If you owe back taxes to the IRS, it’s likely that your primary focus is on getting your back taxes paid off as quickly as possible and with minimal fuss. After all, no one likes dealing with the IRS. But if you take your time and plan things out carefully, there are still ways that you can minimize your loss to the IRS while finding ways to save money in the process.
Figure Out a Plan
Depending on the size of the amount you owe the IRS, you will have different options available to you for paying off your back taxes. Depending on the nature of your debt and the amount owed, you may qualify for different debt relief services offered by the IRS.
First, collect all of your paperwork regarding your taxes and finances for the past year. The first thing you will want to do is to make sure you actually owe the money that the IRS is reporting as your debt. Accidents do happen, so be sure you haven’t overlooked any credits or refunds you forgot to claim. It’s also worth making some phone calls to make sure all of your forms were received and that you aren’t the victim of a bureaucratic error.
If you really do owe the amount reported by the IRS, it’s time to figure out how much you can reasonably pay off up-front. The more you can pay off directly, the better. Even if you can’t pay all of it off, just submit whatever you are able to as payment. This will put you in good standing with the IRS and will make your intent to settle evident.
However, it’s very important that you do not incur more debt while trying to pay the IRS! Don’t open a high-interest credit card for this purpose or borrow from a payday lender. You need to pay only an amount that is sustainable based on your income and debt level. You should also not take money out of your retirement to pay off a debt, as you will incur fees this way.
Which Option Fits Your Need?
You will next need to figure out which of the IRS’s debt repayment options will be appropriate to you, and petition accordingly. Here is a brief look at the tax debt relief programs offered by the IRS:
- Offer in Compromise: You can apply to get an offer in compromise by which you can negotiate with the IRS to settle on an amount that is less than your total owed amount that will be less burdensome for you to pay. In order to qualify, you need to be able to demonstrate that payment of the full amount of your debt places you under an unreasonable amount of burden. In order to qualify, your debt will need to be a sufficiently high amount and you will need to be able to pay the full amount quickly. Your application for an offer in compromise can be rejected if you fail to demonstrate the burden of the full amount so don’t hesitate to look for help submitting an IRS offer in compromise.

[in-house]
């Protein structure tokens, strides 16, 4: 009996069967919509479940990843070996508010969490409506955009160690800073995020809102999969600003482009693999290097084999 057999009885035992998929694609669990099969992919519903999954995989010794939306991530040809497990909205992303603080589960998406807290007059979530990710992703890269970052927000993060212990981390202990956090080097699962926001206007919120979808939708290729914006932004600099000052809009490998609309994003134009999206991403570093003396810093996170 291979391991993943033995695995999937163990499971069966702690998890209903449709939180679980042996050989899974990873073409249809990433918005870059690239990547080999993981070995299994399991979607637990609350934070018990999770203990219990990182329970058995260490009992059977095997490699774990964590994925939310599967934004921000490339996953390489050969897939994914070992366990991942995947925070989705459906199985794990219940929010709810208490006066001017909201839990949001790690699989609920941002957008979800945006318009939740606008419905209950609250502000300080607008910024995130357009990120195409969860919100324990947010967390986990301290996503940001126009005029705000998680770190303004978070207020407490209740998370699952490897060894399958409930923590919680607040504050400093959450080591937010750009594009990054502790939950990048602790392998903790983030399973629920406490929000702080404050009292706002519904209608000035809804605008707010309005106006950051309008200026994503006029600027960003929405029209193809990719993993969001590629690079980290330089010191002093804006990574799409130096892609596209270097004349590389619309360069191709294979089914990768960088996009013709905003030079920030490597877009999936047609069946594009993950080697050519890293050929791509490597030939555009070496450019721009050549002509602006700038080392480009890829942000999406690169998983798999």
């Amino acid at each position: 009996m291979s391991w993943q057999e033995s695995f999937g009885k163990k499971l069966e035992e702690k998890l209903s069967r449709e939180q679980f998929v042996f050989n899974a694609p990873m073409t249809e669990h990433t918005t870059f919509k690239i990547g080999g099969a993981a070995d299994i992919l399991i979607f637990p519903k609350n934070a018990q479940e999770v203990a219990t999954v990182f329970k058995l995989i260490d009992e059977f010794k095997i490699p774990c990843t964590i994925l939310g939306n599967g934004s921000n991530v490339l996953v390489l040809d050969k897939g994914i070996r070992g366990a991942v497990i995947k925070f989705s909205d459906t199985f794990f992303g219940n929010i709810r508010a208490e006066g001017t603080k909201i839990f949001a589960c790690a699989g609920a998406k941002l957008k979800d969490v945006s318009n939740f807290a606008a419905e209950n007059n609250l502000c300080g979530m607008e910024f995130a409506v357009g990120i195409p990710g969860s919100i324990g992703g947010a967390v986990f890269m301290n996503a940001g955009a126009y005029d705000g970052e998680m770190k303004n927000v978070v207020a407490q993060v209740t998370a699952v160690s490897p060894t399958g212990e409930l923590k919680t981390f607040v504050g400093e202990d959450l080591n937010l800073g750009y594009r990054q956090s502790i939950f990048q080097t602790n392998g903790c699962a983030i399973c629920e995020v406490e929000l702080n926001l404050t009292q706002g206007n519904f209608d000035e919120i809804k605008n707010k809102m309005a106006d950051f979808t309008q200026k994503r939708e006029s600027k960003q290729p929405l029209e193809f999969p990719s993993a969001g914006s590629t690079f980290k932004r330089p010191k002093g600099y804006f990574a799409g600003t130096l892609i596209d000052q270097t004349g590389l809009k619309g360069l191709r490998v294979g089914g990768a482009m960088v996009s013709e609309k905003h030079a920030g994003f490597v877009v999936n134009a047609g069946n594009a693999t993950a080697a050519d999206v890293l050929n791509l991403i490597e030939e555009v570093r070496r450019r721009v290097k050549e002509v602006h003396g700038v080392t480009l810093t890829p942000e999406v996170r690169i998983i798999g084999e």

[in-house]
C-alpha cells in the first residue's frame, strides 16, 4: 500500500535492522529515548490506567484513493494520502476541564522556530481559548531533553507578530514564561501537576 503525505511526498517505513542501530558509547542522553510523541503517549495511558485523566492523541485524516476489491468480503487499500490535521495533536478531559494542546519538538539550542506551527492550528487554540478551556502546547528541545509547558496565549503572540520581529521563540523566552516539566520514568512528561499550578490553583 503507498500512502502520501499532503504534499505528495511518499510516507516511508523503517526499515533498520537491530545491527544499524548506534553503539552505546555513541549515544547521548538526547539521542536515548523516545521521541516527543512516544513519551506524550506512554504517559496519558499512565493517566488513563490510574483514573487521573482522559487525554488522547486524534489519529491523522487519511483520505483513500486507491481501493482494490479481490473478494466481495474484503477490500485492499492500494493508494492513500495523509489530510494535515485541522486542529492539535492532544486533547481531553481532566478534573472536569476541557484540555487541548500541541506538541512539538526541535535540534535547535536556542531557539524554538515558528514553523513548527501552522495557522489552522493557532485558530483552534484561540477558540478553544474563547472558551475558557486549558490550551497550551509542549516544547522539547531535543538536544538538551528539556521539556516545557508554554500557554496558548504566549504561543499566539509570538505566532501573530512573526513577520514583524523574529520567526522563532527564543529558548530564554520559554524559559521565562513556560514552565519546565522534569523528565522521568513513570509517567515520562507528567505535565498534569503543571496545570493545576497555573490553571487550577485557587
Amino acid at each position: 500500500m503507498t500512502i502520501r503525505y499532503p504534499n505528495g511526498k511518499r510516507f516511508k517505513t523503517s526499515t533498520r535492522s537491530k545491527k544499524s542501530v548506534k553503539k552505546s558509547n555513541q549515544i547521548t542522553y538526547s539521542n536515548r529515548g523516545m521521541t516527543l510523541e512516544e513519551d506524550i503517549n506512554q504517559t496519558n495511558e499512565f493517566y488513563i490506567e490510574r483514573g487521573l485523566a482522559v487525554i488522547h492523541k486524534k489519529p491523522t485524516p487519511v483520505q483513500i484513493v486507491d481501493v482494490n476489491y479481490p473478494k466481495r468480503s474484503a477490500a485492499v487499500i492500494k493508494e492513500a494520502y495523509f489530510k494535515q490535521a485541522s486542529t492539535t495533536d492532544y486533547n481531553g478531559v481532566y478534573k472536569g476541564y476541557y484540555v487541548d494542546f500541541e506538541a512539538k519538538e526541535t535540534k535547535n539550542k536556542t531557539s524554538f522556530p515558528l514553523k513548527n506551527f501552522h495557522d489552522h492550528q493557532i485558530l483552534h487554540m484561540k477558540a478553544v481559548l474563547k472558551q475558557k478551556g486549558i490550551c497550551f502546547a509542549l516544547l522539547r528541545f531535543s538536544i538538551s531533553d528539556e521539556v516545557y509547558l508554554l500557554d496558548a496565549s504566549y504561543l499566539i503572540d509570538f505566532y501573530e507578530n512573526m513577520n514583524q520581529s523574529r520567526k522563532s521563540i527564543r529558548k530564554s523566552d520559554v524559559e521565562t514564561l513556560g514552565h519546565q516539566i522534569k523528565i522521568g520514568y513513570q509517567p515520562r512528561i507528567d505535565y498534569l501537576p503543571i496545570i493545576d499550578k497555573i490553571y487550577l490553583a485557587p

- Innocent Spouse Forgiveness: If you file taxes as a married couple, you can petition the IRS to hold only one spouse responsible. However, they are only likely to accept this petition if it really looks as though only one spouse really should be held liable for this amount.
- Installment Plans: You can negotiate an installment plan with the IRS that will allow you to pay back the full amount of your debt over a longer period of time. You can even set it up so that the IRS takes automatic withdrawals from your paycheck. These plans usually are meant to extend for a limited period of time so you will most likely be eligible if you expect to be able to pay the full amount in a short amount of time.
- Ask for an abatement of penalties. Accruing penalties just adds to your burden. If you are facing debt as the result of an unusual tax situation, write a letter to the IRS alerting them to your situation and request an abatement of your penalties.
What To Do Next
While preparing to petition the IRS, gather any paperwork that will help you prove your financial hardship and will explain the circumstances of your failure to pay your taxes. If you decide to look for legal help in dealing with the IRS, be sure you avoid companies that require steep up-front fees or offer suspicious debt relief or credit repair deals. You should only work with a licensed professional who can represent you in front of the IRS.
And as you prepare for the coming tax year, start to check in now on ways to save money. Make contributions to your retirement. Give money to charity. Double check all of your credits and refunds to make sure you are really in the right tax position for your income level to minimize future hardship as a result of debt.